On depth

“I seek in the perceived world nuclei of meaning which are in-visible, but which simply are not invisible in the sense of the absolute negation […] but in the sense of the other dimensionality, as depth hollows itself out behind height and breadth, as time hollows itself out behind space”

-Maurice Merleau-Ponty, The Visible and the Invisible

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On the musicality of matter and life

“Perhaps the figure of music offers a genuine alternative to both thing and idea, the emergence of rhythm and melody as something more than juxtaposed beats or notes while something less than an explicit thought, as a sense that invade the subject rather than being reducible to an object for it. The rhythm of the heart and the breath indicate the musicality of matter and life from which the mind emerges, and the relation of the lived melody to its virtual score may yet figure the relation between life and mind in an entirely new register, the register of expression rather than of signification. This is a suggestion to which Merleau-Ponty will return in his later writings, but which may already be suggested when he characterizes our relation with nature, in Phenomenology of Perception, as ‘singing the world’”

-Ted Toadvine, Merleau-Ponty’s Philosophy of Nature

On Being a Man

“I am a man. Now you may think I’ve made some kind of silly mistake about gender, or maybe that I’m trying to fool you, because my first name ends in a, and I own three bras, and I’ve been pregnant five times, and other things like that that you might have noticed, little details. But details don’t matter… I predate the invention of women by decades. Well, if you insist on pedantic accuracy, women have been invented several times in widely varying localities, but the inventors just didn’t know how to sell the product. Their distribution techniques were rudimentary and their market research was nil, and so of course the concept just didn’t get off the ground. Even with a genius behind it an invention has to find its market, and it seemed like for a long time the idea of women just didn’t make it to the bottom line. Models like the Austen and the Brontë were too complicated, and people just laughed at the Suffragette, and the Woolf was way too far ahead of its time.”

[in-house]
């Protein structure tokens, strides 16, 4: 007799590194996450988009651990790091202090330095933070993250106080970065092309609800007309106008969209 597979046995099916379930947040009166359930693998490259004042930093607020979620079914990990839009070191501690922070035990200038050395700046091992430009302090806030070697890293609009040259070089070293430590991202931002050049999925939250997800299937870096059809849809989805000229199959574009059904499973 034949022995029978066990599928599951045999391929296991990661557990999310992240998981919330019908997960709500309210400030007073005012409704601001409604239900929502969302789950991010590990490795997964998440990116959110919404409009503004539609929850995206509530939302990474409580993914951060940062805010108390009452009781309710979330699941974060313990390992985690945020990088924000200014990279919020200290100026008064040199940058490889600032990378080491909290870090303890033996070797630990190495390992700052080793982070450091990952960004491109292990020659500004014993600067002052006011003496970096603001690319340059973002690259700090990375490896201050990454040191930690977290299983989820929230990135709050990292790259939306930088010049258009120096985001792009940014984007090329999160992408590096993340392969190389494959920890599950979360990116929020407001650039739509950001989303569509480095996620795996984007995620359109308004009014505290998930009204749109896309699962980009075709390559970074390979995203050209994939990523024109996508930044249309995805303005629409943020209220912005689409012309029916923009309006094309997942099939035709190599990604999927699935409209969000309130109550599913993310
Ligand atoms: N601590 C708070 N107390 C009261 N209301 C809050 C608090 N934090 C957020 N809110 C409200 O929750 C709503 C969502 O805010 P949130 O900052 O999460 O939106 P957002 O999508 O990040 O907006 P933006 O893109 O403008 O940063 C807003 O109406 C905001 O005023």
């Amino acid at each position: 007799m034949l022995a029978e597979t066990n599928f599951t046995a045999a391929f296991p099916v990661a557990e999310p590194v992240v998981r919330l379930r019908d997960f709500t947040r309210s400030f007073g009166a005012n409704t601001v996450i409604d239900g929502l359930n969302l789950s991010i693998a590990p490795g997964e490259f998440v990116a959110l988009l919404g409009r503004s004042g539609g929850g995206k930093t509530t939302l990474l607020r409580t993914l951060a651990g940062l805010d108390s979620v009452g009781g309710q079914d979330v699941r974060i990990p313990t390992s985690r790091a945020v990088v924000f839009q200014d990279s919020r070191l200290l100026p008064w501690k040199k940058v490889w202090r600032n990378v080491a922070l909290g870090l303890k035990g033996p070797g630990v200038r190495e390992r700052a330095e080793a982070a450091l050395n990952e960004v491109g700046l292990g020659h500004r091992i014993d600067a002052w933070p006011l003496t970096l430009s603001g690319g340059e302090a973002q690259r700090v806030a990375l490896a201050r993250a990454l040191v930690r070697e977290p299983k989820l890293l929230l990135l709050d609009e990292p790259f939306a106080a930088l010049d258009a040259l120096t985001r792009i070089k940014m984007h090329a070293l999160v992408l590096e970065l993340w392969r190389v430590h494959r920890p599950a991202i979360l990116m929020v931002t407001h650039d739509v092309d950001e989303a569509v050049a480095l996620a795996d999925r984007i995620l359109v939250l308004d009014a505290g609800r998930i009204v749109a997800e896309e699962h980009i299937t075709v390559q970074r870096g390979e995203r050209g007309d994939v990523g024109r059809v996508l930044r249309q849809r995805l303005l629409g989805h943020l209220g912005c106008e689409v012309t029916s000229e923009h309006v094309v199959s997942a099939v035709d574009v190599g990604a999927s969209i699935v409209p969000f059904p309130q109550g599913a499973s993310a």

-Ursula Le Guin, The Wave in the Mind

On marriage

“Don’t give up. Never give up, and if you feel discouraged read Ariel by Sylvia Plath ­– it’s just pure electricity.” – Robert Montgomery

First, are you our sort of a person?
Do you wear
A glass eye, false teeth or a crutch,
A brace or a hook,
Rubber breasts or a rubber crotch,

Stitches to show something’s missing? No, no? Then
How can we give you a thing?
Stop crying.
Open your hand.
Empty? Empty. Here is a hand

To fill it and willing
To bring teacups and roll away headaches
And do whatever you tell it.
Will you marry it?
It is guaranteed

To thumb shut your eyes at the end
And dissolve of sorrow.
We make new stock from the salt.
I notice you are stark naked.
How about this suit——

Black and stiff, but not a bad fit.
Will you marry it?
It is waterproof, shatterproof, proof
Against fire and bombs through the roof.
Believe me, they’ll bury you in it.

Now your head, excuse me, is empty.
I have the ticket for that.
Come here, sweetie, out of the closet.
Well, what do you think of that?
Naked as paper to start

But in twenty-five years she’ll be silver,
In fifty, gold.
A living doll, everywhere you look.
It can sew, it can cook,
It can talk, talk, talk.

It works, there is nothing wrong with it.
You have a hole, it’s a poultice.
You have an eye, it’s an image.
My boy, it’s your last resort.
Will you marry it, marry it, marry it.

Sylvia Plath, “The Applicant”

On laughter and wine

“Freedom assumes its real, flesh and blood figure in the world by thickening into pleasure, into happiness. If the satisfaction of an old man drinking a glass of wine counts for nothing, the production and wealth are only hollow myths; they have meaning only if they are capable of being retrieved in individual and living joy. The saving of time and the conquest of leisure have no meaning if we are not moved by the laugh of a child at play. If we do not love life on our own account and through others, it is futile to seek to justify it in any way.”

Simone de Beauvoir, Ethics of Ambiguity

On the gestures of bodies

“The possibility of meaning . . . is the cacophony of the sound, the silence of the word, the materiality of the medium: the viscosity and smell and sheen of paint, the hardness of the stone, the gestures of bodies that do things our minds wonder at, in love and joy. It is the betrayal of the truth, the revelation of the impurity of truth, in joy and love.”

Stephen David Ross, “The Writing of the Birds, in my Language”